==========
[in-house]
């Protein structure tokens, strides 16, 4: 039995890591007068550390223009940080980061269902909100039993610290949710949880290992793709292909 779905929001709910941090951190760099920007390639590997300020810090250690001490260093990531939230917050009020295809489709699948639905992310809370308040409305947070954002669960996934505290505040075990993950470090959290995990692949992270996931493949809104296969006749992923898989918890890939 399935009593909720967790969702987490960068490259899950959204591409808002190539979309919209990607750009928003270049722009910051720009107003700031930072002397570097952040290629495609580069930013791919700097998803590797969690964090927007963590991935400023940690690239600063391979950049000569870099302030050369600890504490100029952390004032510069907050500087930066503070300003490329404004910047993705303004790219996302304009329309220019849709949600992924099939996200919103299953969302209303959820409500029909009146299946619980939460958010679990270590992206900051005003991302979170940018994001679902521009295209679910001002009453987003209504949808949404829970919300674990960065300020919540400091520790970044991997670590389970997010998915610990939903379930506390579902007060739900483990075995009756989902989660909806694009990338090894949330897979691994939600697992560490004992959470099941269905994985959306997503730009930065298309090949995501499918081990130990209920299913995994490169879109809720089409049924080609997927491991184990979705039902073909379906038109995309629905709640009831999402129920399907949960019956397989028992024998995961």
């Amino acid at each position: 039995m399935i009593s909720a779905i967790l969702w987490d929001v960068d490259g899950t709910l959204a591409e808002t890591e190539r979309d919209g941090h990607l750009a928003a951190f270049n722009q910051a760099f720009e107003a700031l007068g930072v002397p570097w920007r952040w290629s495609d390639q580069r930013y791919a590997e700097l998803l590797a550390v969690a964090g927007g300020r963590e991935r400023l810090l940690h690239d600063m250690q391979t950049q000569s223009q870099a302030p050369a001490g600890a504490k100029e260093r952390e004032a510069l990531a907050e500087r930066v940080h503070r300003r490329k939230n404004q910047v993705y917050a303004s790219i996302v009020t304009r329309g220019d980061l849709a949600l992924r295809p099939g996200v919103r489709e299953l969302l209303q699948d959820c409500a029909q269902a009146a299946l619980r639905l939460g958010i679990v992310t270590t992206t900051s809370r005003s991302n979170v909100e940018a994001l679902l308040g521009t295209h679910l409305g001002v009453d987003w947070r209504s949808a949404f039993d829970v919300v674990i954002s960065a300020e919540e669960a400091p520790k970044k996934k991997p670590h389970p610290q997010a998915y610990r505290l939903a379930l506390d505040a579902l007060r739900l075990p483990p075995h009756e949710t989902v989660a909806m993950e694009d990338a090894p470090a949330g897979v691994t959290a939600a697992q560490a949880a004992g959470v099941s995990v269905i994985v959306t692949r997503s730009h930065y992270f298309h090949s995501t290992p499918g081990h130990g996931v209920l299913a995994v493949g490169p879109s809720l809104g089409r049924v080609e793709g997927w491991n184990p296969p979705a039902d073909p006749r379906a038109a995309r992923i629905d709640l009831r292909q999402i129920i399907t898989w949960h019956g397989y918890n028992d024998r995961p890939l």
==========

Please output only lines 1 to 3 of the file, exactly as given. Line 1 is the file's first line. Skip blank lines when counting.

[in-house]
């Protein structure tokens, strides 16, 4: 039995890591007068550390223009940080980061269902909100039993610290949710949880290992793709292909 779905929001709910941090951190760099920007390639590997300020810090250690001490260093990531939230917050009020295809489709699948639905992310809370308040409305947070954002669960996934505290505040075990993950470090959290995990692949992270996931493949809104296969006749992923898989918890890939 399935009593909720967790969702987490960068490259899950959204591409808002190539979309919209990607750009928003270049722009910051720009107003700031930072002397570097952040290629495609580069930013791919700097998803590797969690964090927007963590991935400023940690690239600063391979950049000569870099302030050369600890504490100029952390004032510069907050500087930066503070300003490329404004910047993705303004790219996302304009329309220019849709949600992924099939996200919103299953969302209303959820409500029909009146299946619980939460958010679990270590992206900051005003991302979170940018994001679902521009295209679910001002009453987003209504949808949404829970919300674990960065300020919540400091520790970044991997670590389970997010998915610990939903379930506390579902007060739900483990075995009756989902989660909806694009990338090894949330897979691994939600697992560490004992959470099941269905994985959306997503730009930065298309090949995501499918081990130990209920299913995994490169879109809720089409049924080609997927491991184990979705039902073909379906038109995309629905709640009831999402129920399907949960019956397989028992024998995961």
């Amino acid at each position: 039995m399935i009593s909720a779905i967790l969702w987490d929001v960068d490259g899950t709910l959204a591409e808002t890591e190539r979309d919209g941090h990607l750009a928003a951190f270049n722009q910051a760099f720009e107003a700031l007068g930072v002397p570097w920007r952040w290629s495609d390639q580069r930013y791919a590997e700097l998803l590797a550390v969690a964090g927007g300020r963590e991935r400023l810090l940690h690239d600063m250690q391979t950049q000569s223009q870099a302030p050369a001490g600890a504490k100029e260093r952390e004032a510069l990531a907050e500087r930066v940080h503070r300003r490329k939230n404004q910047v993705y917050a303004s790219i996302v009020t304009r329309g220019d980061l849709a949600l992924r295809p099939g996200v919103r489709e299953l969302l209303q699948d959820c409500a029909q269902a009146a299946l619980r639905l939460g958010i679990v992310t270590t992206t900051s809370r005003s991302n979170v909100e940018a994001l679902l308040g521009t295209h679910l409305g001002v009453d987003w947070r209504s949808a949404f039993d829970v919300v674990i954002s960065a300020e919540e669960a400091p520790k970044k996934k991997p670590h389970p610290q997010a998915y610990r505290l939903a379930l506390d505040a579902l007060r739900l075990p483990p075995h009756e949710t989902v989660a909806m993950e694009d990338a090894p470090a949330g897979v691994t959290a939600a697992q560490a949880a004992g959470v099941s995990v269905i994985v959306t692949r997503s730009h930065y992270f298309h090949s995501t290992p499918g081990h130990g996931v209920l299913a995994v493949g490169p879109s809720l809104g089409r049924v080609e793709g997927w491991n184990p296969p979705a039902d073909p006749r379906a038109a995309r992923i629905d709640l009831r292909q999402i129920i399907t898989w949960h019956g397989y918890n028992d024998r995961p890939l």